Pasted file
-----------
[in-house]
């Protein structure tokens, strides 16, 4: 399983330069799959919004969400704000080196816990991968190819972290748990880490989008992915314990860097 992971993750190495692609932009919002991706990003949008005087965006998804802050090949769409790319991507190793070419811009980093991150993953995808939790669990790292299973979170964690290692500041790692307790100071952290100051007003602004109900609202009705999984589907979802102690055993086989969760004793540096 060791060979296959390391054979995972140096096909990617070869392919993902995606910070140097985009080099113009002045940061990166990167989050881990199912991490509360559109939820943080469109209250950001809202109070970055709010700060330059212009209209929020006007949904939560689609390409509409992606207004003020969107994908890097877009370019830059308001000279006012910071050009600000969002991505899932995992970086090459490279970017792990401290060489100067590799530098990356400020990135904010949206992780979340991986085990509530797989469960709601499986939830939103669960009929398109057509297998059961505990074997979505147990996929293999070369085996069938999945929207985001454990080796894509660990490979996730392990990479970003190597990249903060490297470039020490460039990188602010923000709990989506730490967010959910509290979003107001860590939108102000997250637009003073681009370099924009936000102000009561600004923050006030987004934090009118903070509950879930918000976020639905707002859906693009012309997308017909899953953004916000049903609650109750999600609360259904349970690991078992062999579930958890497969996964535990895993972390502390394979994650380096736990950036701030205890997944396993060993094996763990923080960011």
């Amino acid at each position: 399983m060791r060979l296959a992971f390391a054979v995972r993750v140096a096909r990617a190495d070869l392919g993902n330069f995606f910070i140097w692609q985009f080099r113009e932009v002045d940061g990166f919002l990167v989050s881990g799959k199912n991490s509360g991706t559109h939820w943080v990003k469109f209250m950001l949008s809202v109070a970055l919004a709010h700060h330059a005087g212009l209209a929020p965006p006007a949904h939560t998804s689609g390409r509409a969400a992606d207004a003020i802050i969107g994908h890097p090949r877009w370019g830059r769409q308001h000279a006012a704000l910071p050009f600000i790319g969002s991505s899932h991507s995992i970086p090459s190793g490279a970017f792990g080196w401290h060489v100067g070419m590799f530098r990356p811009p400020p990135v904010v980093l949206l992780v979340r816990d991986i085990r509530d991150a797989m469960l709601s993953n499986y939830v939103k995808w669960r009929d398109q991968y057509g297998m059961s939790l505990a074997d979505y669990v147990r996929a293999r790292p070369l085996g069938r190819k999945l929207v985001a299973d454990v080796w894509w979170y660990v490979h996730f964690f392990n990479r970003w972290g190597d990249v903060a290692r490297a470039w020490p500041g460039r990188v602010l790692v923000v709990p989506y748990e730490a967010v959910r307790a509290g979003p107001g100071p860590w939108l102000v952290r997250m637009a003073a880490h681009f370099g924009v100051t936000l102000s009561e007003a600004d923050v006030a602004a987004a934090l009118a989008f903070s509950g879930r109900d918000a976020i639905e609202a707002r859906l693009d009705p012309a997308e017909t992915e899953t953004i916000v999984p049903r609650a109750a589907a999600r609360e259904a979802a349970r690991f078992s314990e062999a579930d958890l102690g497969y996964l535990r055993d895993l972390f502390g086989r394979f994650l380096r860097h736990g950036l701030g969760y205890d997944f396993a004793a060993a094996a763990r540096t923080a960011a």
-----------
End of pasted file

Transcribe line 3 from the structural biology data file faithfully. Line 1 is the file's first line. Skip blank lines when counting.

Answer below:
């Amino acid at each position: 399983m060791r060979l296959a992971f390391a054979v995972r993750v140096a096909r990617a190495d070869l392919g993902n330069f995606f910070i140097w692609q985009f080099r113009e932009v002045d940061g990166f919002l990167v989050s881990g799959k199912n991490s509360g991706t559109h939820w943080v990003k469109f209250m950001l949008s809202v109070a970055l919004a709010h700060h330059a005087g212009l209209a929020p965006p006007a949904h939560t998804s689609g390409r509409a969400a992606d207004a003020i802050i969107g994908h890097p090949r877009w370019g830059r769409q308001h000279a006012a704000l910071p050009f600000i790319g969002s991505s899932h991507s995992i970086p090459s190793g490279a970017f792990g080196w401290h060489v100067g070419m590799f530098r990356p811009p400020p990135v904010v980093l949206l992780v979340r816990d991986i085990r509530d991150a797989m469960l709601s993953n499986y939830v939103k995808w669960r009929d398109q991968y057509g297998m059961s939790l505990a074997d979505y669990v147990r996929a293999r790292p070369l085996g069938r190819k999945l929207v985001a299973d454990v080796w894509w979170y660990v490979h996730f964690f392990n990479r970003w972290g190597d990249v903060a290692r490297a470039w020490p500041g460039r990188v602010l790692v923000v709990p989506y748990e730490a967010v959910r307790a509290g979003p107001g100071p860590w939108l102000v952290r997250m637009a003073a880490h681009f370099g924009v100051t936000l102000s009561e007003a600004d923050v006030a602004a987004a934090l009118a989008f903070s509950g879930r109900d918000a976020i639905e609202a707002r859906l693009d009705p012309a997308e017909t992915e899953t953004i916000v999984p049903r609650a109750a589907a999600r609360e259904a979802a349970r690991f078992s314990e062999a579930d958890l102690g497969y996964l535990r055993d895993l972390f502390g086989r394979f994650l380096r860097h736990g950036l701030g969760y205890d997944f396993a004793a060993a094996a763990r540096t923080a960011a």